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M.F.A. dance students perform thesis

BY JENNIFER HOCH | APRIL 17, 2014 5:00 AM

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By using the art of the human body, University of Iowa dance students will tell complex stories in this year's Wild Ones, an M.F.A. thesis concert in North Hall's Space/Place.

The concert will open at 8 p.m. today and continue through Saturday. Tickets are free for UI students with valid IDs, $6 for seniors and youth, and $12 for the general public.

Dance Department head and Associate Professor George De La Pena said graduate students Marie Brown, Jingqiu Guan, Marie Spaabaek Mortensen, and Dana Powers-Klooster have been challenged by choice of choreographers and specific needs of the dances from a performing perspective. During the last few days before the show, he said, performers will be live-streaming their rehearsals to the guest choreographers in order to get final notes and feedback. In addition, he said, coordination with the lighting designer, costumes, and sound will be completed.

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"Wild Ones includes four distinct performing styles [in six different works]; variety is the theme of the evening," De La Pena said. "The dancers are all excellent and intelligent performers, and we are proud to have had them with us as exemplars in our program."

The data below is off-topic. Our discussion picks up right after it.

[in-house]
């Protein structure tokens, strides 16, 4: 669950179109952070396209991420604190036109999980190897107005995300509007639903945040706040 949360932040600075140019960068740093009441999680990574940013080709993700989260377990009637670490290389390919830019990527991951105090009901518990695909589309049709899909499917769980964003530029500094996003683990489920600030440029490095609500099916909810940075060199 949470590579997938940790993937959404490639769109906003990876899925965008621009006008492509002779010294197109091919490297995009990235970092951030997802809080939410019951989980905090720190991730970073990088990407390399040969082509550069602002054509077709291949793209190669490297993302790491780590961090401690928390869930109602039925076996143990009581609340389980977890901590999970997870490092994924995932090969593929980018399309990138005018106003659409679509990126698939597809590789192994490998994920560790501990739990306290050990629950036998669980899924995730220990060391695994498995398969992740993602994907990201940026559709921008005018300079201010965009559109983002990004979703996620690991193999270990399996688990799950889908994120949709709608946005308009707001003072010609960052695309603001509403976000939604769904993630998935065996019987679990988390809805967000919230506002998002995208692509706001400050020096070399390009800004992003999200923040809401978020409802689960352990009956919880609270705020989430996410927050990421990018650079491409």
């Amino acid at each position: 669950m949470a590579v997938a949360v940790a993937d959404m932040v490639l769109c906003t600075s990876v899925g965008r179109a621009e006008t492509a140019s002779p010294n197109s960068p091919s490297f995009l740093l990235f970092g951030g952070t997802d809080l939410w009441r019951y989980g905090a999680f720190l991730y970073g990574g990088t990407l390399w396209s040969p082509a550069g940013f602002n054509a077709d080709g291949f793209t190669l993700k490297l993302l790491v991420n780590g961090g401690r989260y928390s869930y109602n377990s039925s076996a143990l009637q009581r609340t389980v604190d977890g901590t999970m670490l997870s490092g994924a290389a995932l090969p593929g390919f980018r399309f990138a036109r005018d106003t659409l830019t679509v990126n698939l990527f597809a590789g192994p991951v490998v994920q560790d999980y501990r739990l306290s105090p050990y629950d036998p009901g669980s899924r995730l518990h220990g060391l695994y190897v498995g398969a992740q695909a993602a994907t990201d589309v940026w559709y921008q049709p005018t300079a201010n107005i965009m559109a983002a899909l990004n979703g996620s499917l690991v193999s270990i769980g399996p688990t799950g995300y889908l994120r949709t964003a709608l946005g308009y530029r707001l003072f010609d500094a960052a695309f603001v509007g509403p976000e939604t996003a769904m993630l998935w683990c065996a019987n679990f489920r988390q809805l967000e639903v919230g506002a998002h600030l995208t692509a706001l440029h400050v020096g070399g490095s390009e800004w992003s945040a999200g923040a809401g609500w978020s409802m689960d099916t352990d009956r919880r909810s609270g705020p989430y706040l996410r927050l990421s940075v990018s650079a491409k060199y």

Associate Professor Charlotte Adams has restaged the piece "The Pathology of Love" working with dancers Brown and Dakota Gonzalez. Adams said the piece contains physically challenging partner work and emphasized the intimacy between the dancers.

"It's about how you give and take away, how you touch, and how you allow yourself to be manipulated by someone else," Brown said. "There are physical properties of partnering that tell the story between the two dancers and have a broader meaning for relationships in life."

The UI graduate student said that the work, while physically demanding, is a piece of fluid movement that highlights the human experience. Brown said the piece looks as if the dancers are having a conversation nonverbally through their movements and that the performance aspect is a way for her to share a portion of herself with the audience.

"Working with [Adams] and [Gonzalez] has been the most gratifying part of this process; their energy, support, laughter, and engagement in each rehearsal has been amazing," Brown said. "I am always inspired by people that are genuinely passionate about what they do, and [Adams] and [Gonzalez] are two very passionate people."

Featured soloist Guan will perform in three pieces in the concert, including the ensemble piece "The Inscrutable Adventures of Miss Understanding," choreographed by Jennifer Kayle. Guan said the piece is an exploration of the quest for identity and encounters of cultural misunderstanding through her travel experience. She said that as a whole, the performance is diverse, athletic, thoughtful, political, and well-crafted.

"It is important to live in the moment fully and not to be end-gaining," Guan said. "In terms of mentally preparing for the performance, I try to really trust myself and what I have already built for the pieces I will perform."


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